You are using a browser which is not compatible with CSS (for more information, see Tara's tutorial). Because of this, it is possible that our website may not appear correctly in your browser. We apologise for the inconvenience, and recommend you upgrade your browser to one which is compatible with CSS. For more information, please visit our Browser Upgrade page.


Using Environment Variables in Perl by Rod

Last updated: 02/05/2012

Ever had to change host, or change URL? You'll know how much of a pain it is to have to modify all your scripts... But the good news is that you don't have to! This tutorial will explain how...

This tutorial will show you how to get the address for your base directory, so that if you move your site, or your host does it for you, your script carries on working. It also shows you how to get the full address of the script you are executing (so you can move it between directories without changing it) and how to get the address of the HTML page that called the script (so you can return to it, even if you change its name, store it somewhere else, or have several pages calling the same script.)

The information you need is stored in environment variables and these are available to Perl scripts at run time in the array "ENV". Individual items are information which is retrieved by specifying the keyword associated with them. Thus the string containing the base directory address can be found in $ENV{'DOCUMENT_ROOT'} (note the squiggly brackets).

We need four items:

URL that called the script: $ENV{'HTTP_REFERER'}
address of the host server: $ENV{'HTTP_HOST'}
real address of your base directory: $ENV{'DOCUMENT_ROOT'}
location and name of the Perl script: $ENV{'REQUEST_URI'}

Some of these items are sufficient in themselves; some will need to be joined together, or joined with other text strings, to get a full address. To get the address of the HTML page that called the script, we just need $ENV{'HTTP_REFERER'}. In the script, this might look like this:

$calling_page = $ENV{'HTTP_REFERER'};

(in this example, and in the others that follow, you will need to alter the variable name on the left of the "=" to suit the script that you are amending.

To get the address of your home page, we use $ENV{'HTTP_HOST'}, like this:

$homeurl = "http://$ENV{'HTTP_HOST'}";


$homeurl = "http://$ENV{'SERVER_NAME'}";

(this is joining the text string "http://" to the host address (e.g. if the host address is "", the full address derived by this statement would be "").

To get the address of the Perl script itself, we use $ENV{'HTTP_HOST'} and $ENV{'REQUEST_URI'}, like this:

$perlurl = "http://$ENV{'HTTP_HOST'}$ENV{'REQUEST_URI'}";

(this is joining the text string "http://" to the host address (e.g. and then to the address of the script in the site. So if the Perl script was called "" and was stored in a directory called "cgi-bin" which in turn is in the root directory of "", then the full address derived by this statement would be "".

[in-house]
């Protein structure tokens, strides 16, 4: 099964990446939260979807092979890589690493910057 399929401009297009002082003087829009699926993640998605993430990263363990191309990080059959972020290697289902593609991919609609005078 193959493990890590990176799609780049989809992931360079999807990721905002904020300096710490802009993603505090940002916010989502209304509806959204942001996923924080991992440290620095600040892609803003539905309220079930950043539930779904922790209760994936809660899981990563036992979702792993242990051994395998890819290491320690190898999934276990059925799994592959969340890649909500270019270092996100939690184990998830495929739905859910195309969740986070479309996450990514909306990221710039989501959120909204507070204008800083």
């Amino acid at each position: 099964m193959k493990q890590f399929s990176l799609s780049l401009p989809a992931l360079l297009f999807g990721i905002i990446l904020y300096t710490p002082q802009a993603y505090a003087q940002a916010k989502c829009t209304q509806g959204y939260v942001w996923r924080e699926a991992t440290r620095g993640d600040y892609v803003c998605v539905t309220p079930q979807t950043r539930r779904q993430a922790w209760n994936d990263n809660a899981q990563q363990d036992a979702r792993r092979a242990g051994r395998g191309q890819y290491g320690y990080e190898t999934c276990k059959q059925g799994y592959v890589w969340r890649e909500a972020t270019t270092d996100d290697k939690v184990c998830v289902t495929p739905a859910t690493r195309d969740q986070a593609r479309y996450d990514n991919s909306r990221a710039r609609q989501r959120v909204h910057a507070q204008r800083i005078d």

All the addresses we have dealt with so far are URLs - full web addresses. Many scripts ask for "real addresses"; internal addresses which are different for each web hosting company, and sometimes different for each web site.

$basedir = $ENV{'DOCUMENT_ROOT'};

This gives you the "real" address of your root directory (the top level directory which contains your home page). To get the address of specific pages, you will need to add filenames, and in most cases directory names as well. For example, if you have a guestbook facility, and you store all the files associated with it in a directory called "guest", which in turn is stored in your root directory, then the "real" address of this directory could be derived like this:

$guestbookdir = $ENV{'DOCUMENT_ROOT'}."/guestbook/";

and if you had a file called "guestbook.html" in that directory, its real address could be derived like this:

$guestbookreal = $ENV{'DOCUMENT_ROOT'}."/guest/guestbook.html";

Of course, if you change the name of the directory in which these files are stored, or move it inside another directory, you'll need to change your script, otherwise your script will cease to work. If you can avoid specifying any explicit filenames or directory names in your script, then you will not need to change the script at all if files or directories are moved or renamed, and you can call the same script from different pages. For very simple scripts, you already have enough information to do this.

© 4WebHelp and Rod

Latest comments on this tutorial
<a href=>online lasix cheap</a> D 5 spayed animals receiving 0
buy tadalafil us
hco medical abbreviation
This doesnt work in a shared hosting env. DOCUMENT_ROOT points you to the actual path which doesnt work if you are using it to point to a script.
How can I fix that?
Rick Schulze
I have active state running on IIS. The environment variables are not available to Perl for some reason. If I run Komodo on the same script and simulate the CGI, the scripts fine. What in IIS config am I missing?


Thanks for sharing this all with the world of perl learners.

How to add a CLASSPATH environment variable
using %ENV?
You the Best!!

Very good site, thank you!
Bookmarked Smile
Very nice site!
I belive the $ENV{REQUEST_URI} variable is provided in apache servers.

A IIS server with Active State Perl does not provide  the $ENV{REQUEST_URI} Environment Variable.
James Allen
Thank you Thank you Thank you!!!

I have read so many articles about how to set an absolute path in perl.

This is so simple. (Quote:
it's excellent!
I have been pretty regular on this websiets i have always wanted to get some perl programming. but was never able to start at nayway this appers to be first step..
Thanks for that, very handy. Nice Google ranking too!

Add a new comment

This page is © Copyright 2002-2024, 4WebHelp. It may not be reproduced without 4WebHelp's prior permission.